PTACC 2019 Agenda
Monday, November 11th
7:00 – 8:00 AM Breakfast and Networking
8:00 – 8:30 AM Welcome and Introduction to the Five Pathways
Early diversion programs provide an alternative to arrest for individuals with substance use and/or mental health disorders, as well as for people who are justice involved and low risk, allowing these individuals to avoid the collateral consequences that result from repeated contact with the criminal justice system. In this informative plenary session meant to describe for both new and existing deflection sites, Jac Charlier of the Center for Health and Justice at TASC, will present the five identified pathways (models) of pre-arrest diversion—PTACC’s Five Pathways to Treatment.
Jennie Simpson, PhD
Senior Policy Advisor
Bureau of Justice Assistance
TASC’s Center for Health and Justice
8:30 – 10:00 AM Examples from the Field
Law Enforcement leaders from jurisdictions that use one of the five models of pre-arrest diversion will discuss their programs so that attendees can hear about an example of each and how it works to create a pathway to treatment. Pathways include: Self-Referral, Active Outreach, Naloxone Plus, Officer Prevention, and Officer Intervention.
10:00 – 10:20 PM Networking Break
10:20 – 11:05 AM PTACC 1: Learning How to Do Pre-Arrest Diversion or How to Do it Better: Using the Deflection Planning Tool and Your Solutions Action Plan
This session is designed for teams from sites that are new to deflection and pre-arrest diversion (PAD) as well as those with newer programs underway. Teams will use the Deflection Planning Tool, which lists 14 known characteristics about deflection and PAD, to think through everything they should be taking into consideration as they design or modify their initiatives. This will be the foundation for the work of the next two days—developing (or enhancing) a front-end diversion program. Using what they learn from the 14 characteristics, teams will develop a Solutions Action Plan (SAP) to be ready to start their work immediately upon return to their community. The SAP is a real plan, not an exercise, created by completing several foundational exercises. The SAP will help teams identify and understand the problem to be solved or challenges to be addressed by their proposed deflection and diversion program, what success looks like, and the necessary steps that must be taken to arrive at the desired outcomes. Sites will have a guided facilitator who will help them through the days as they go through the tool and develop their SAP.
TASC’s Center for Health and Justice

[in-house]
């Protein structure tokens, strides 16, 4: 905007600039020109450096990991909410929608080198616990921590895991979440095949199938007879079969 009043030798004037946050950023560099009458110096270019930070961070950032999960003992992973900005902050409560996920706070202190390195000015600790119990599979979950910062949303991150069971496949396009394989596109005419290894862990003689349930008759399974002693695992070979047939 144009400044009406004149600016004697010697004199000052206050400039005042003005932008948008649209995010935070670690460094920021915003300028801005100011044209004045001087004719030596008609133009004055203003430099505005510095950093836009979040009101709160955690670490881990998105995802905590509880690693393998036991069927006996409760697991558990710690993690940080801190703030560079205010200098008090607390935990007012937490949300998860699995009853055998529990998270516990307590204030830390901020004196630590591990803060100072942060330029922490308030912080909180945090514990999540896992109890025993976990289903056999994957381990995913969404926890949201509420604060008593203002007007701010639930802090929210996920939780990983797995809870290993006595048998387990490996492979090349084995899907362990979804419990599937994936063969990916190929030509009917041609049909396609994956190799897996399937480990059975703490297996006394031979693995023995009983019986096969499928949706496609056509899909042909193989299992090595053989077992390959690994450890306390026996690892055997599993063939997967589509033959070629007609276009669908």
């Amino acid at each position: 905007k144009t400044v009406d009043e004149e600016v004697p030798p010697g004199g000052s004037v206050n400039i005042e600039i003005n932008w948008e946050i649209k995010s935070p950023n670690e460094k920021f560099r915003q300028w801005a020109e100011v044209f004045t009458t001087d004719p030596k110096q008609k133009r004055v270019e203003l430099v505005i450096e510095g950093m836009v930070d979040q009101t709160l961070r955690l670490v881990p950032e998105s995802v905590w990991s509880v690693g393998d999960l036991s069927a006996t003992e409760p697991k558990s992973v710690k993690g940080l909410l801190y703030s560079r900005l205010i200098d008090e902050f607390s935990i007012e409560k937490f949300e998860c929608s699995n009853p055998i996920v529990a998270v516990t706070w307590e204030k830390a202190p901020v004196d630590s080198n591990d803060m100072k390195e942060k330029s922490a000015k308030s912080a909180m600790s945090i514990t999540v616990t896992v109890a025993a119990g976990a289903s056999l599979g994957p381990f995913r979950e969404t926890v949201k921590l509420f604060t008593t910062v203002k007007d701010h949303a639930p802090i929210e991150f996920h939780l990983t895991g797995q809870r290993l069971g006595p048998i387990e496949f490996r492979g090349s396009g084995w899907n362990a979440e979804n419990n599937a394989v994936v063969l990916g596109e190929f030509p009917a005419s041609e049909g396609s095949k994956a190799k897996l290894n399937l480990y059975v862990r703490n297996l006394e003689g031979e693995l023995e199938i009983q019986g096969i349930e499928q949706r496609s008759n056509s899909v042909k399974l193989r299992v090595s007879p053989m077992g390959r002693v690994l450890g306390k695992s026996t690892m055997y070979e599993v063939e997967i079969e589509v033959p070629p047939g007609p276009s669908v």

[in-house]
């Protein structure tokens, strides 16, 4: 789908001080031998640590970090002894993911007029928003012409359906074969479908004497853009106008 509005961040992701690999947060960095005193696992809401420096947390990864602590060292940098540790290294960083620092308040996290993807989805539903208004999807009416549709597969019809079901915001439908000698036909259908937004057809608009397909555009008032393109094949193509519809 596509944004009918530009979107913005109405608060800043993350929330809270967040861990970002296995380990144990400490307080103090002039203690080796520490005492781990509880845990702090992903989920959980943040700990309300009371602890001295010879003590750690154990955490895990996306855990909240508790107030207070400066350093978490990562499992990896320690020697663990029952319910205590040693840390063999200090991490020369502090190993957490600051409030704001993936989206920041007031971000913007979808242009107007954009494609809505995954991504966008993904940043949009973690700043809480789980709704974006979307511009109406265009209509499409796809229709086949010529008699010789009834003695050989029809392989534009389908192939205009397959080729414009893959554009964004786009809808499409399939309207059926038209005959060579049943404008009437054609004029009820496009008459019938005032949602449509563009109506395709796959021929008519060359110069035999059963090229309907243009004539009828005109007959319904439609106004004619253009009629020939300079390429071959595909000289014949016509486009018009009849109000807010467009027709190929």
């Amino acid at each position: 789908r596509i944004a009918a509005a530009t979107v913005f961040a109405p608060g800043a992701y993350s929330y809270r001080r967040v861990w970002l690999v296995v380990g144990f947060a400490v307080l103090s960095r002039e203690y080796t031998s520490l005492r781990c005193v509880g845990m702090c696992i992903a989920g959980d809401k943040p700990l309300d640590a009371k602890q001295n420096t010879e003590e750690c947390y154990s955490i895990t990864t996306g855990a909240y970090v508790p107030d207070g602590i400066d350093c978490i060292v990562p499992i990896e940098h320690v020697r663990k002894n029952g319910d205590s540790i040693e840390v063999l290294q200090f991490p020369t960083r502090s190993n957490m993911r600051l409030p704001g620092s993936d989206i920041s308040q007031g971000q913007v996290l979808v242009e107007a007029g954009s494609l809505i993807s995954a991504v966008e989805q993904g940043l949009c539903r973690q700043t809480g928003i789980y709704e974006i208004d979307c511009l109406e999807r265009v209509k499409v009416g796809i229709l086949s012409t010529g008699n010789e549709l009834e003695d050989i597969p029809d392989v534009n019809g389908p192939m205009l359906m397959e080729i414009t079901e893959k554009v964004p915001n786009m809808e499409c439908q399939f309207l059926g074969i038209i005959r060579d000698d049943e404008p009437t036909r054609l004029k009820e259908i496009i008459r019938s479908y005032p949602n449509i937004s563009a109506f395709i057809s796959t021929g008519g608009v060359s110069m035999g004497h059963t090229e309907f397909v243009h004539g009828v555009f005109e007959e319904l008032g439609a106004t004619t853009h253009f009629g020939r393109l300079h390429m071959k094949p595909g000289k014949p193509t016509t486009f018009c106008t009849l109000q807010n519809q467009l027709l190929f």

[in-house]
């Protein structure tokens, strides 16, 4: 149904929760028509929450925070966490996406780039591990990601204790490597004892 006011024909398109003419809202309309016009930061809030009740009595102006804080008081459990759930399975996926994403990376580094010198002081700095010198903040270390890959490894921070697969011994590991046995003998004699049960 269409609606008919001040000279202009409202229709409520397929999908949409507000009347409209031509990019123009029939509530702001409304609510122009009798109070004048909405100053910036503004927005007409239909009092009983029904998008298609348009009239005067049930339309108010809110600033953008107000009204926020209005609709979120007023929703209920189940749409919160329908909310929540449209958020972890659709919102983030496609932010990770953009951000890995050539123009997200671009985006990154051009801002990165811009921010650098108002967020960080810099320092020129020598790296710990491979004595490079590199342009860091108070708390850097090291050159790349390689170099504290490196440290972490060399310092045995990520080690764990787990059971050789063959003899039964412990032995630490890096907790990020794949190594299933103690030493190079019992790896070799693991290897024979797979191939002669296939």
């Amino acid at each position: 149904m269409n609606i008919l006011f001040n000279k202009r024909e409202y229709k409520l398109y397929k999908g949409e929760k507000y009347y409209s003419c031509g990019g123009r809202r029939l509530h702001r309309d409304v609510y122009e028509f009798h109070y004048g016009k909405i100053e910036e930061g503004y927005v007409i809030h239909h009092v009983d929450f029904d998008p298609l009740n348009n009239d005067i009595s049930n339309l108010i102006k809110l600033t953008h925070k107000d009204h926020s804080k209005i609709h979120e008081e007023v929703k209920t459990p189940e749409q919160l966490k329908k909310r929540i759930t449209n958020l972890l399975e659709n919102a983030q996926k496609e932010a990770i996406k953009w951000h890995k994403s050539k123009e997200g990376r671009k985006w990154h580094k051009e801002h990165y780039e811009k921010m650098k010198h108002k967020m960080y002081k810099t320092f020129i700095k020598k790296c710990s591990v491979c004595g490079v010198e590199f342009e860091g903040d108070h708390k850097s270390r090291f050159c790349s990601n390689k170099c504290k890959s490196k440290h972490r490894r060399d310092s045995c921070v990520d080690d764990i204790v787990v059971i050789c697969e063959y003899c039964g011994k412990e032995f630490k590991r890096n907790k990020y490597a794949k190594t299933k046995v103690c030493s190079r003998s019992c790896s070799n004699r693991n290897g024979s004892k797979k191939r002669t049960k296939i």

10:20 – 11:05 AM PTACC 2: Data Session: What do we do with it? (Data Collection for Research and Evaluation)
George Mason University
Western Carolina University
11:15 – 12:05 PM PTACC 1: Exercise 1—Begin work on the Solutions Action Plan
Teams will begin to identify the challenges they want to address with their PAD initiative and begin setting goals.
11:15 – 12:05 PM PTACC 2: TBD
12:10 – 1:30 PM Plenary Luncheon – Critical Barriers to Developing and/or Implementing a Pre-Arrest Diversion Program
Director of Criminal Justice & Civil Liberties
R Street Institute
1:30 – 2:30 PM Breakout Sessions – Meeting within Affinity Groups
Practitioners from the fields of public safety, behavioral health/treatment, community, research, and policy/local government will meet with their colleagues already working in diversion to hear about and discuss their experiences regarding pre-arrest diversion efforts, as well as the extent of their role in those efforts. The information from these breakouts will be discussed with attendees from the other professions in the following plenary session.
- Public Safety: law enforcement, first responders, prosecutors; other criminal justice stakeholders
- Behavioral Health: providers of treatment, support, and wrap-around services, including accessing and maintaining stable housing.
- Community: impacted neighborhoods, people w/lived experience (justice-involved, recovery community, children and family of SUDs
- Researchers: researchers who partner with sites to help with data collection, evaluation, and reporting
- Policy makers/elected officials
2:30 – 2:50 PM Networking Break
2:50 – 4:00 PM Listening/Speaking to the Other Professions
In this roundtable, spokespeople for the affinity groups will report out on best practices, highlights or challenges that were identified during the conversations.
4:10 – 5:15 PM PTACC 1: Exercise 2— Fill out Community Resource Map
4:10 – 5:15 PM PTACC 2: Exploring the Role & Value of Harm Reduction in Deflection
Harm reduction refers to policies, programs and practices that aim to minimize the negative health, social and legal impact associated with drug use. Although often improperly labeled as ‘enabling,’ harm reduction is in fact cost-effective, evidence-based and has a positive impact on individual and community health. Harm reduction does not attempt to minimize or ignore the real and tragic harm and danger associated with licit and illicit drug use. Focused on positive change and on working with people without judgement, coercion, discrimination, or requiring that they stop using drugs as a precondition of support – harm reduction is a movement for social justice rooted in respect for all humans, regardless of current or past drug use and/or sex work. This dynamic panel blends together the experience of those in recovery from a substance use disorder, those facilitating harm reduction practices in their community, and law enforcement.
Mariel S. Hufnagel
Robert Childs, MPH
Technical Expert Lead
Dare County (NC) Sheriff’s Office
West Palm Beach, FL
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